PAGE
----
Tag Archives: web development

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Switching to Atom for Web Coding

As a web developer I am in many ways a creature of habit: I started making websites back when the “blink” tag was still cool, under construction GIFs were all the rage, and every site declared with images whether it was designed to land on the Internet Explorer or Netscape Navigator side of the browser wars. At the time, there weren’t many options of great tools for working with HTML and JavaScript: WYSIWYG, or “what you see is what you get” editors, produced convoluted and messy code if used f…

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CAST Figuration Seeks to Make Bootstrap More Accessible

Last summer I published a post about learning to use Bootstrap, “a free and open-source collection of tools for creating websites and web applications, [containing] HTML- and CSS-based design templates for typography, forms, buttons, navigation and other interface components, as well as optional JavaScript extensions” (Wikipedia entry on Bootstrap). Bootstrap is an extremely useful, free framework for web developers.

This summer, I was pleased to see the Center for Applied Special Technology (C…

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Accessibility for Web Writers

For a number of years now, the Web Content Accessibility Guidelines (WCAG) have been seen by many as the international gold standard for making online resources as accessible as possible. Published by the World Wide Web Consortium (W3C), these standards are likely to continue evolving as the technologies we use also continue evolving; the current version of the WCAG is 2.0.

In the United States, the federal government requirements for accessibility are referred to as “Section 508” because that’…

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Web Development: Resources for Learning Bootstrap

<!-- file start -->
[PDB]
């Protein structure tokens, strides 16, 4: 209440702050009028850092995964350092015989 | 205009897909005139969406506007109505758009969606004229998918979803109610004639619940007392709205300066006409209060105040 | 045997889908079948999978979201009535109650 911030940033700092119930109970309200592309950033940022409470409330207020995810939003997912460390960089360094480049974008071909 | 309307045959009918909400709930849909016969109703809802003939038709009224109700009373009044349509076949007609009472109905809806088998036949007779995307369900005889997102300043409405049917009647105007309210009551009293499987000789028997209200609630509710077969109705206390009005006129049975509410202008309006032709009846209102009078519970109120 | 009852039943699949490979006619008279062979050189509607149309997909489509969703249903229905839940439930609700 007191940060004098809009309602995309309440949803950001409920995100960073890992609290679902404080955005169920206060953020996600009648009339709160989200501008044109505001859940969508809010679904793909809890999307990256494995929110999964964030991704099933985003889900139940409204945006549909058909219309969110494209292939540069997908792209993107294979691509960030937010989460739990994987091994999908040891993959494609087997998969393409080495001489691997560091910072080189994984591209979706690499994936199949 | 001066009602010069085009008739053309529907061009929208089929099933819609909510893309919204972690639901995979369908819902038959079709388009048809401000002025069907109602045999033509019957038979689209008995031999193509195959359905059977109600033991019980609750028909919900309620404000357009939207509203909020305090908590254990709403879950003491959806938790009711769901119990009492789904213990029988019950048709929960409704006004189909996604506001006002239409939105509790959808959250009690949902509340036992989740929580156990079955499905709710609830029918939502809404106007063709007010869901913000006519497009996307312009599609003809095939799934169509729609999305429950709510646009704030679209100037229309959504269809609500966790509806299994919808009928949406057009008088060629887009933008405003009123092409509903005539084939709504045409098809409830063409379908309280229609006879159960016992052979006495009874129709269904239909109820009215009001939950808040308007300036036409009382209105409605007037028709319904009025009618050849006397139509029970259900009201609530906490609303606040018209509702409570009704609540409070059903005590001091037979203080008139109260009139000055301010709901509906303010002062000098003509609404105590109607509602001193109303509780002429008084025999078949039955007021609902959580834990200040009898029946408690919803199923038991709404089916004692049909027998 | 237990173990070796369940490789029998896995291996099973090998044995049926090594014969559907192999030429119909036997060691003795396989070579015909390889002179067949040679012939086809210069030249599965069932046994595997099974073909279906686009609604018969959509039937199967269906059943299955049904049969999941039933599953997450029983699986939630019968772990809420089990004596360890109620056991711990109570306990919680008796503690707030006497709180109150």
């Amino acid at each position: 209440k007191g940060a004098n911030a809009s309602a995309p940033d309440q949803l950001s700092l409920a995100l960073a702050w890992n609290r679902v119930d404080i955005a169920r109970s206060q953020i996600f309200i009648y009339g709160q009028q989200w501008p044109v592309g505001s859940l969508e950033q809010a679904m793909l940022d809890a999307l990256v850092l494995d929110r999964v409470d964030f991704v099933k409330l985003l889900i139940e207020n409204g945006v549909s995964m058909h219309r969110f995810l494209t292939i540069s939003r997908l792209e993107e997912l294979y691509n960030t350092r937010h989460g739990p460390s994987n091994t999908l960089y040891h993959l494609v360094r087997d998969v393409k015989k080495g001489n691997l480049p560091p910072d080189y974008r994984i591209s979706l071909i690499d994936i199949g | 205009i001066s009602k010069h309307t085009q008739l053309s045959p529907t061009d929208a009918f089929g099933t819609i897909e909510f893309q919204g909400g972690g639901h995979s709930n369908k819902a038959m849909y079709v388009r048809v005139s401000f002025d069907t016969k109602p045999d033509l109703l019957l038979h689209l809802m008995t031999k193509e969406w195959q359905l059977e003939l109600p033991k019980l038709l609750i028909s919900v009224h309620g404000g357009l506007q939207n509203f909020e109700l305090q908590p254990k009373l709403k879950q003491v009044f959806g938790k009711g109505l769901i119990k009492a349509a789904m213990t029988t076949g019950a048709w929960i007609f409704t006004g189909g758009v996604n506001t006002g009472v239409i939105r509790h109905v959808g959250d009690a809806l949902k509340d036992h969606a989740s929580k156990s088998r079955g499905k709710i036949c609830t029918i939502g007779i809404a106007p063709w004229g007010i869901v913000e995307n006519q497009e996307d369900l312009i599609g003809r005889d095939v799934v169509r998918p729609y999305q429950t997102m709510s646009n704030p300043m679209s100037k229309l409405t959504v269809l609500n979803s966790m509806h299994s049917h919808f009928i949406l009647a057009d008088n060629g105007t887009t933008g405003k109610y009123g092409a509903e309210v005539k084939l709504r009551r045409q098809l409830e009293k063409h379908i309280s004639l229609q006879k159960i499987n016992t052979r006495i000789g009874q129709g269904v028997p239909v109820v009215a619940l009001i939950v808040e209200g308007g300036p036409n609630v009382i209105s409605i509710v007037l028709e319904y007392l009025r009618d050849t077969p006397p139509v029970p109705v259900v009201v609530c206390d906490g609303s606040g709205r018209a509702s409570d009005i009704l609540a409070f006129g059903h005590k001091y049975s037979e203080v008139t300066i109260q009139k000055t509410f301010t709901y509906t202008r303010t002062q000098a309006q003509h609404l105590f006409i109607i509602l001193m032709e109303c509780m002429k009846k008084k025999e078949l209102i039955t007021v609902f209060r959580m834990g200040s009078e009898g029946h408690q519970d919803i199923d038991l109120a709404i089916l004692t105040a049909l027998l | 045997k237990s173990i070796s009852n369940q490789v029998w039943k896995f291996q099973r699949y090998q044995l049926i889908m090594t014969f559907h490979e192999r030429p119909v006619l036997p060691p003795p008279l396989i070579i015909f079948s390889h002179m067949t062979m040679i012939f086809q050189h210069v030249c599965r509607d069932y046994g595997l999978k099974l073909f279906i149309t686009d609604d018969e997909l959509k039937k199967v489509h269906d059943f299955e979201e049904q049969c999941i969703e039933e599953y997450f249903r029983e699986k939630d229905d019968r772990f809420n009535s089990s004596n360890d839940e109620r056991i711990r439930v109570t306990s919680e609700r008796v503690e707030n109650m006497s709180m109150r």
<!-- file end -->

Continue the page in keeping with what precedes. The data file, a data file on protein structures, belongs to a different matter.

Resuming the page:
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This summer, as part of my efforts to sharpen my web development skills, I’m working on learning Bootstrap. What’s Bootstrap? It’s “a free and open-source collection of tools for creating websites and web applications. It contains HTML- and CSS-based design templates for typography, forms, buttons, navigation and other interface components, as well as optional JavaScript extensions. It aims to ease the development of dynamic websites and web applications” (Wikipedia)

Bootstrap keeps you from re…

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Make Your WordPress Site More Accessible

Like many blogs, ProfHacker runs on software called WordPress, and we’ve written many posts over the years about this software. WordPress is a great tool for creating a variety of different kinds of digital resources. An important issue to consider when creating a digital resource is how accessible it is to a diversity of users — including, but not limited to, people with disabilities. (For a consideration of the various reasons why, read “Why: The Case for Web Accessibility.”) However, if you’…

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Getting Started with Responsive Web Design

Last week, I talked about how to update your website and mentioned the importance of considering responsive web design. The concept of responsive web design is relatively new, and it can have implications for any web project you or your students are working on. Why? This morning alone, I have checked websites on my iPad, iPhone, laptop and computer. I’ve opened four windows on one screen and narrowed them down to all display at once so I have the references I need for writing this post. Responsi…

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Preparing for Launch: Avoiding Browser Hell with BrowserStack

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[This is a guest post by Joanna Swafford, a PhD candidate in English at the University of Virginia. She is currently working on her dissertation on the gendered intermediations of Victorian poetry and music. You can find her online at her blog and follow her on Twitter at @annieswafford.--@JBJ]

March 11th saw the pre-release of my digital project, Songs of the Victorians, an archive of parlor and art song settings of Victorian poems, and also a scholarly tool to facilitate interdisciplinary mu…